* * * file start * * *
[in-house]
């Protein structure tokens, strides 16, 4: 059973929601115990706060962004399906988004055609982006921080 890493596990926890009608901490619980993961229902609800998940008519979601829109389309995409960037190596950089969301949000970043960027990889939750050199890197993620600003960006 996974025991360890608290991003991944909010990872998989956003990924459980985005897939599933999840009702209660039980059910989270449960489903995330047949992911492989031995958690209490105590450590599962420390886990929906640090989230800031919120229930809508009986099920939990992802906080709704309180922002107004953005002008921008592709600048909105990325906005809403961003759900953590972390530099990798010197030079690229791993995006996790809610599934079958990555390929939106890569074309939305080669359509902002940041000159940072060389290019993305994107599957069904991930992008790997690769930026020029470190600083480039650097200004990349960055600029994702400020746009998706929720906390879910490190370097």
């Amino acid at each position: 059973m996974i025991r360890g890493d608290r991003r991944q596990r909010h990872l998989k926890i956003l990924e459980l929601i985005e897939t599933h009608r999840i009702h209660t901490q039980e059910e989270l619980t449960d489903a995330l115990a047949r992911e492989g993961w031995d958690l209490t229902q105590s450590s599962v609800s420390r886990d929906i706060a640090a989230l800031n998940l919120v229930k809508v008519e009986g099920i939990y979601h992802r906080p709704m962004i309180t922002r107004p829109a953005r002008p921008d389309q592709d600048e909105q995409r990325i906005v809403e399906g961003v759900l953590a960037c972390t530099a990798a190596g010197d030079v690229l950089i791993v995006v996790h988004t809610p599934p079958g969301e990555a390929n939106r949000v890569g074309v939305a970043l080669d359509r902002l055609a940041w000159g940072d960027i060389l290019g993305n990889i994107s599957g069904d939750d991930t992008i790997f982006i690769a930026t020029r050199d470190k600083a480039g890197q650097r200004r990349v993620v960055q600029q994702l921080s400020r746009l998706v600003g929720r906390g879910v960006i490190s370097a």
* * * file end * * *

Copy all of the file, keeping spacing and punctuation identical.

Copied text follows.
[in-house]
């Protein structure tokens, strides 16, 4: 059973929601115990706060962004399906988004055609982006921080 890493596990926890009608901490619980993961229902609800998940008519979601829109389309995409960037190596950089969301949000970043960027990889939750050199890197993620600003960006 996974025991360890608290991003991944909010990872998989956003990924459980985005897939599933999840009702209660039980059910989270449960489903995330047949992911492989031995958690209490105590450590599962420390886990929906640090989230800031919120229930809508009986099920939990992802906080709704309180922002107004953005002008921008592709600048909105990325906005809403961003759900953590972390530099990798010197030079690229791993995006996790809610599934079958990555390929939106890569074309939305080669359509902002940041000159940072060389290019993305994107599957069904991930992008790997690769930026020029470190600083480039650097200004990349960055600029994702400020746009998706929720906390879910490190370097």
């Amino acid at each position: 059973m996974i025991r360890g890493d608290r991003r991944q596990r909010h990872l998989k926890i956003l990924e459980l929601i985005e897939t599933h009608r999840i009702h209660t901490q039980e059910e989270l619980t449960d489903a995330l115990a047949r992911e492989g993961w031995d958690l209490t229902q105590s450590s599962v609800s420390r886990d929906i706060a640090a989230l800031n998940l919120v229930k809508v008519e009986g099920i939990y979601h992802r906080p709704m962004i309180t922002r107004p829109a953005r002008p921008d389309q592709d600048e909105q995409r990325i906005v809403e399906g961003v759900l953590a960037c972390t530099a990798a190596g010197d030079v690229l950089i791993v995006v996790h988004t809610p599934p079958g969301e990555a390929n939106r949000v890569g074309v939305a970043l080669d359509r902002l055609a940041w000159g940072d960027i060389l290019g993305n990889i994107s599957g069904d939750d991930t992008i790997f982006i690769a930026t020029r050199d470190k600083a480039g890197q650097r200004r990349v993620v960055q600029q994702l921080s400020r746009l998706v600003g929720r906390g879910v960006i490190s370097a």